Among those that had engaged with support agencies and services, perceptions of the services they offered  were mixed; some participants were pleased with the amount of support they had been offered while others described having looked for support via an agency or organisation only to find such support was not offered – either because the agency had not seemed ‘set up’ to help businesses like theirs, or because it was unable to offer a very specific type of support they had been seeking. More generally, there was a perception that the quality of support provided by agencies and services sometimes varied, either by geography or by individual advisor. 

Future growth 

Overwhelmingly, the main concern expressed about future growth was that of political and economic uncertainty, predominantly in relation to Brexit but also, to a lesser extent, the prospect of future Scottish independence. 

Three further barriers to future growth were identified by participants: A lack of time, which was common to many businesses but particularly sole traders or those with a small workforce; skills gaps; and financial constraints – it was common for participants to say they lacked the necessary funding to invest in future growth activity. 

Recommendations

The phase two stakeholder workshops led to the identification of a number of recommendations for addressing the barriers to growth outlined above[1]. These were discussed in relation to the five policy categories of the COM-B model 

  • Legislation and regulation. Stakeholders identified a need to review legislation or regulation that might inadvertently be impeding growth among SMEs (particularly ‘micro’ and ‘small’ businesses). There was also reference to the potential for new legislation that might help promote growth - the Small Brewers Relief Scheme was cited as an example – and to the importance of minimising barriers to international trade. Stakeholders also suggested legislation to mandate entrepreneurial education in schools.
  • Fiscal levers. Stakeholders focused on measures that they felt would improve the financial situations of individual SMEs and thus help position them for growth. Recommendations included lowering the rate of Income Tax; introducing temporary tax exemptions or holidays for new business owners (for example in relation to Corporation Tax); and reducing business rates. Stakeholders working in rural areas also called for subsidised, affordable housing to help alleviate difficulties experienced by rural businesses in recruiting and retaining staff. 
  • Environmental and social planning. Recommendations in this area included measures to promote an evolution of working patterns/culture to create greater ‘space’ for individuals to develop businesses alongside existing employment or personal commitments; and efforts to change attitudes towards ambition and failure so that both are viewed in a less negative light Stakeholders also suggested increased efforts on the part of local authorities and their partner agencies to promote their respective areas and business communities.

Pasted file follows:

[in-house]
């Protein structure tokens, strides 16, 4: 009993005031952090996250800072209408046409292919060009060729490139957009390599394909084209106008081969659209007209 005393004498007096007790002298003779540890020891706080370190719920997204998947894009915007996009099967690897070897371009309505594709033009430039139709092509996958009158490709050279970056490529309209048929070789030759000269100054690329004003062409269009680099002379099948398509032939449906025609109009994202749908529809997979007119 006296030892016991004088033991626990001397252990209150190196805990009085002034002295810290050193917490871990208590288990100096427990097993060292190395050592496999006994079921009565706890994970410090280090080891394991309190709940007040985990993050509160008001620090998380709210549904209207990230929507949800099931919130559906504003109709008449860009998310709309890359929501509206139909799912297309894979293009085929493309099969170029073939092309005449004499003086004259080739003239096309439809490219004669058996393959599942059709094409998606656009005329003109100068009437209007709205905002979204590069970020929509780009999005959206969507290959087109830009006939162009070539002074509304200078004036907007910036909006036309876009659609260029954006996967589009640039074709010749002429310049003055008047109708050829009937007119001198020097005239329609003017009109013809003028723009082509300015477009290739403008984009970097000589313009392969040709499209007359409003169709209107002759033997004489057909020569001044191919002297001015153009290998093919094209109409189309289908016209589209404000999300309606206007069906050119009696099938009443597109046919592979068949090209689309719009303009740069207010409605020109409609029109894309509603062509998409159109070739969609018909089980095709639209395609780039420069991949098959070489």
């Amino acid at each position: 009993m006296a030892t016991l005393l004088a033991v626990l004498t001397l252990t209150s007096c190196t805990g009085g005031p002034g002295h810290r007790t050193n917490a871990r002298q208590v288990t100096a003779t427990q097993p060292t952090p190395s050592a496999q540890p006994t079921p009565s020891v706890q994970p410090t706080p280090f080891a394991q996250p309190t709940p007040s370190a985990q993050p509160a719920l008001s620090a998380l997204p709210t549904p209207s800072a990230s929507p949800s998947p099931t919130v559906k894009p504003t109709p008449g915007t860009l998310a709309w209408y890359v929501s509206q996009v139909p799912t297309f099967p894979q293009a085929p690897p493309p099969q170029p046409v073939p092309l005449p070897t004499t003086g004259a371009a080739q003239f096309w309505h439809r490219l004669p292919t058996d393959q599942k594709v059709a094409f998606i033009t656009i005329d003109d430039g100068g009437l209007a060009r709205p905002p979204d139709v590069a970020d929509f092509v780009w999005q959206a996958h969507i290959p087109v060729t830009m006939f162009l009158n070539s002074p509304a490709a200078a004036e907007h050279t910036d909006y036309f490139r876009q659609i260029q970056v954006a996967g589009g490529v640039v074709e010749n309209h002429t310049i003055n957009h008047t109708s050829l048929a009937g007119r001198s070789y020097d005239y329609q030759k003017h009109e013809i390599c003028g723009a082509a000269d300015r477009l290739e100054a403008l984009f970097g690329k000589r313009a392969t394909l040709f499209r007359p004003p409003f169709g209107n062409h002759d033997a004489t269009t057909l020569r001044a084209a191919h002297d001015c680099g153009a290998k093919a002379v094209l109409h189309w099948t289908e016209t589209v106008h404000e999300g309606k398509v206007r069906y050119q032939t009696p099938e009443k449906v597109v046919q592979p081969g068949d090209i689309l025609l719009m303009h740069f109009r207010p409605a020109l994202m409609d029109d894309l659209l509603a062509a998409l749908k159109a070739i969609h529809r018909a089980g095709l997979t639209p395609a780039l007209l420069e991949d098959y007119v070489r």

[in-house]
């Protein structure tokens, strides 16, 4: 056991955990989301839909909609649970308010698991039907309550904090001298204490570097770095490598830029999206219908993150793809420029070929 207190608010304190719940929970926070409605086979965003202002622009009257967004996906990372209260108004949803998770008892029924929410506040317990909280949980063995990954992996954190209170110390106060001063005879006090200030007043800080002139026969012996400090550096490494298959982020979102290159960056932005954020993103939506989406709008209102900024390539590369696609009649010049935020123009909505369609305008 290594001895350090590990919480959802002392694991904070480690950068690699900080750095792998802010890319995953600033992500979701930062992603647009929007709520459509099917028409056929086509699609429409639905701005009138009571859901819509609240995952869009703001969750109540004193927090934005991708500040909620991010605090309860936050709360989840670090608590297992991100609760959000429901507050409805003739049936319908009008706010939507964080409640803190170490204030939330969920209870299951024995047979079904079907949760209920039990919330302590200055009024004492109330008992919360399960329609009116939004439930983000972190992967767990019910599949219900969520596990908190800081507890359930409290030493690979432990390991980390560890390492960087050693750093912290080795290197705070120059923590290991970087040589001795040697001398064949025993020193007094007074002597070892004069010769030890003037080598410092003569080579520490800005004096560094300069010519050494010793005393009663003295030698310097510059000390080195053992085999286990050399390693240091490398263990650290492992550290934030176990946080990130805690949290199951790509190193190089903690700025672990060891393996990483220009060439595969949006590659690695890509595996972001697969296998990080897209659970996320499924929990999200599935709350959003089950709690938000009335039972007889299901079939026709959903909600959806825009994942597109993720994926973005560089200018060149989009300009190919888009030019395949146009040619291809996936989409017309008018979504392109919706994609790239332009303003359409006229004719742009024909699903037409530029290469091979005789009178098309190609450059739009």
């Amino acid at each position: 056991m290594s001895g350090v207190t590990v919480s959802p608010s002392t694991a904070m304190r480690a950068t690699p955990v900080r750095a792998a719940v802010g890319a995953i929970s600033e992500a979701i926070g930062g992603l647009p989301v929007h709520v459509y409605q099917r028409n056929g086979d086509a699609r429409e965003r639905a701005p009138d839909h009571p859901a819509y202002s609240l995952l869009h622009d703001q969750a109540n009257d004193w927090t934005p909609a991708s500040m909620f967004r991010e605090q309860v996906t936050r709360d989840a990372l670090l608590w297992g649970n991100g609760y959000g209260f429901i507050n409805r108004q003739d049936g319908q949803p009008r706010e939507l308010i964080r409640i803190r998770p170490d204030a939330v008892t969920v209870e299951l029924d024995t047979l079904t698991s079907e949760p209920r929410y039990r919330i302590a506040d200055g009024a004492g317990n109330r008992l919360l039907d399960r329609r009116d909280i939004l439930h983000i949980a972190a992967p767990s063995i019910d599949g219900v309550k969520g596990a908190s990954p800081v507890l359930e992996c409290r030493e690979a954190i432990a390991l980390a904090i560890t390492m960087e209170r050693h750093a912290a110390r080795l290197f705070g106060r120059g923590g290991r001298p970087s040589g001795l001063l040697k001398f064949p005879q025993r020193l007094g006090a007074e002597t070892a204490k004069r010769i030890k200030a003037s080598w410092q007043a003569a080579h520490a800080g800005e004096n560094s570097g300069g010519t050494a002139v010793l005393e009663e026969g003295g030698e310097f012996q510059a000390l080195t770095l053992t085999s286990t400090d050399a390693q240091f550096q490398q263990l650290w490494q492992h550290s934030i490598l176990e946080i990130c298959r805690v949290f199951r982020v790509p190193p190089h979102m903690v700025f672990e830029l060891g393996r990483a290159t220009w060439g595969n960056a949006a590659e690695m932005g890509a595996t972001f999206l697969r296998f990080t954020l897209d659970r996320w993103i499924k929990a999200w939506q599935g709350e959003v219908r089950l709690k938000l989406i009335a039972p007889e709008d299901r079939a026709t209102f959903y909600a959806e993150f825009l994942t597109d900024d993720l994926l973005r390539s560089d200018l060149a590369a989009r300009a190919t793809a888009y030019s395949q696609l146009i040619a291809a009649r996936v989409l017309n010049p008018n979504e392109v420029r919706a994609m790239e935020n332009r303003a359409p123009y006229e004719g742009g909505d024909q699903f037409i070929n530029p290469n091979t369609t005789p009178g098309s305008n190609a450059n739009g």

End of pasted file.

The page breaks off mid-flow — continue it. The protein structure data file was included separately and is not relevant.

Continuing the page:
• Support and advice. Stakeholders felt the support and advice landscape needed to be streamlined, with different agencies working in a more co-ordinated and joined up way. Specific solutions proposed included: creating a national or regional support hubs through which businesses could be triaged to appropriate agencies or forms of support; the development of shared targets and metrics across agencies; support; and the creation of an online support “hub” or an App through which businesses could access support 24 hours a day. There were also suggestions for improvements to the nature of support and advice provided by agencies – in particular, an increased focus on individual/ company-centric support rather than on delivering support ‘products’; and on the promotion of business growth mindsets and ‘softer skills’, such as risk-taking. In terms of financial support, suggestions included lending to businesses that, on the surface, may appear ‘riskier’ but that advisors feel have high ambition and potential; and offering ‘bounce-back’ funding to businesses that fail at their first attempt. 
  • Communication and marketing. Recommendations in this area were predominantly concerned with instilling a greater sense of ambition among current and potential business owners. There was suggestion of a large-scale campaign, involving the use of case studies and/or positive role models to inspire and enable businesses to initiate positive change. A broader suggestion was that the language in communications and marketing must be designed to instil ambition and must be accessible and free of jargon. Stakeholders also highlighted the importance of ensuring that the language was consistent across the ecosystem.

Contact

Email: EIDEEBSPEnquiries@gov.scot